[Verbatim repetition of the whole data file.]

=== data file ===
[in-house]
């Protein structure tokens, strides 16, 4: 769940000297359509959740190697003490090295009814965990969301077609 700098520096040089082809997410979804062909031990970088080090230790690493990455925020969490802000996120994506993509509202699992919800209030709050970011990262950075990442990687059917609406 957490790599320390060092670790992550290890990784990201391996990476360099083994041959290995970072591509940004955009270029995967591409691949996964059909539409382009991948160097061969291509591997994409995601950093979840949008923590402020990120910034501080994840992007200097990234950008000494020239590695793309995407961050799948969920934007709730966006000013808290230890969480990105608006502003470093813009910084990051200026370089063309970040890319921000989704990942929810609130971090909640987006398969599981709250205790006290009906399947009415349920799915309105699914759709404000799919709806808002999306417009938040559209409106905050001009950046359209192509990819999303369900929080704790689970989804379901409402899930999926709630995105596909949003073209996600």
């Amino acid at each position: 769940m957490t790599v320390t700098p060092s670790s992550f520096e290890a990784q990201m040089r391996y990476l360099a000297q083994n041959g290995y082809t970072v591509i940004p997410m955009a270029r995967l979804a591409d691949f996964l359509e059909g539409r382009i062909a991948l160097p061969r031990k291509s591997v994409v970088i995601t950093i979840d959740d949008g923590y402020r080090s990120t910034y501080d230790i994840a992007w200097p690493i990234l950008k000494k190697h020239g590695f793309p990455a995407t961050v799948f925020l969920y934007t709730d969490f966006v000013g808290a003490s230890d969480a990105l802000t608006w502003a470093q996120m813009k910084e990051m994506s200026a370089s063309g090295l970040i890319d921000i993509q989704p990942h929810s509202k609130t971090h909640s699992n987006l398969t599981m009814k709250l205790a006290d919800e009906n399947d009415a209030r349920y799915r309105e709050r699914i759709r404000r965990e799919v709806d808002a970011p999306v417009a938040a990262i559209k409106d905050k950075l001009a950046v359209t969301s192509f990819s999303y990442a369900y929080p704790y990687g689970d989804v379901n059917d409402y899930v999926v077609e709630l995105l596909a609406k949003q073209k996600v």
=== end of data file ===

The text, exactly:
[in-house]
């Protein structure tokens, strides 16, 4: 769940000297359509959740190697003490090295009814965990969301077609 700098520096040089082809997410979804062909031990970088080090230790690493990455925020969490802000996120994506993509509202699992919800209030709050970011990262950075990442990687059917609406 957490790599320390060092670790992550290890990784990201391996990476360099083994041959290995970072591509940004955009270029995967591409691949996964059909539409382009991948160097061969291509591997994409995601950093979840949008923590402020990120910034501080994840992007200097990234950008000494020239590695793309995407961050799948969920934007709730966006000013808290230890969480990105608006502003470093813009910084990051200026370089063309970040890319921000989704990942929810609130971090909640987006398969599981709250205790006290009906399947009415349920799915309105699914759709404000799919709806808002999306417009938040559209409106905050001009950046359209192509990819999303369900929080704790689970989804379901409402899930999926709630995105596909949003073209996600």
């Amino acid at each position: 769940m957490t790599v320390t700098p060092s670790s992550f520096e290890a990784q990201m040089r391996y990476l360099a000297q083994n041959g290995y082809t970072v591509i940004p997410m955009a270029r995967l979804a591409d691949f996964l359509e059909g539409r382009i062909a991948l160097p061969r031990k291509s591997v994409v970088i995601t950093i979840d959740d949008g923590y402020r080090s990120t910034y501080d230790i994840a992007w200097p690493i990234l950008k000494k190697h020239g590695f793309p990455a995407t961050v799948f925020l969920y934007t709730d969490f966006v000013g808290a003490s230890d969480a990105l802000t608006w502003a470093q996120m813009k910084e990051m994506s200026a370089s063309g090295l970040i890319d921000i993509q989704p990942h929810s509202k609130t971090h909640s699992n987006l398969t599981m009814k709250l205790a006290d919800e009906n399947d009415a209030r349920y799915r309105e709050r699914i759709r404000r965990e799919v709806d808002a970011p999306v417009a938040a990262i559209k409106d905050k950075l001009a950046v359209t969301s192509f990819s999303y990442a369900y929080p704790y990687g689970d989804v379901n059917d409402y899930v999926v077609e709630l995105l596909a609406k949003q073209k996600v």